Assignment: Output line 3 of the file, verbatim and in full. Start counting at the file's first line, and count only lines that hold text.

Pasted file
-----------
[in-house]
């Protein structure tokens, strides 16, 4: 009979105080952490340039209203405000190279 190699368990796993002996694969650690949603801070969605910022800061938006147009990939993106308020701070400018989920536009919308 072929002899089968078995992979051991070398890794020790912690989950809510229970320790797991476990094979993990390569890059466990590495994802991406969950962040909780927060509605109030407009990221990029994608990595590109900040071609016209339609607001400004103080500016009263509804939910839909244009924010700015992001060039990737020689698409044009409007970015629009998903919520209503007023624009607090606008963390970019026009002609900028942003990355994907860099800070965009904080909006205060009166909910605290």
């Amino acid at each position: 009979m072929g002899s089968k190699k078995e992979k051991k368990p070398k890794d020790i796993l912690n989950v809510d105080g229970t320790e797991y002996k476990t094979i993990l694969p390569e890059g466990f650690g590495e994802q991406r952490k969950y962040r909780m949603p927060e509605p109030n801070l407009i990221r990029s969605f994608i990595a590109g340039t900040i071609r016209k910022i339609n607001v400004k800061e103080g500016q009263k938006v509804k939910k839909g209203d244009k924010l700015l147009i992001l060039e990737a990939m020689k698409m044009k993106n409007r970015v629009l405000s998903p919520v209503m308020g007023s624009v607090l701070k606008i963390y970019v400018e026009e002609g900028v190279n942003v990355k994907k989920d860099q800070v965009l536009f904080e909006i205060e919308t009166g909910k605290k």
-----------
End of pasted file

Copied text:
């Amino acid at each position: 009979m072929g002899s089968k190699k078995e992979k051991k368990p070398k890794d020790i796993l912690n989950v809510d105080g229970t320790e797991y002996k476990t094979i993990l694969p390569e890059g466990f650690g590495e994802q991406r952490k969950y962040r909780m949603p927060e509605p109030n801070l407009i990221r990029s969605f994608i990595a590109g340039t900040i071609r016209k910022i339609n607001v400004k800061e103080g500016q009263k938006v509804k939910k839909g209203d244009k924010l700015l147009i992001l060039e990737a990939m020689k698409m044009k993106n409007r970015v629009l405000s998903p919520v209503m308020g007023s624009v607090l701070k606008i963390y970019v400018e026009e002609g900028v190279n942003v990355k994907k989920d860099q800070v965009l536009f904080e909006i205060e919308t009166g909910k605290k």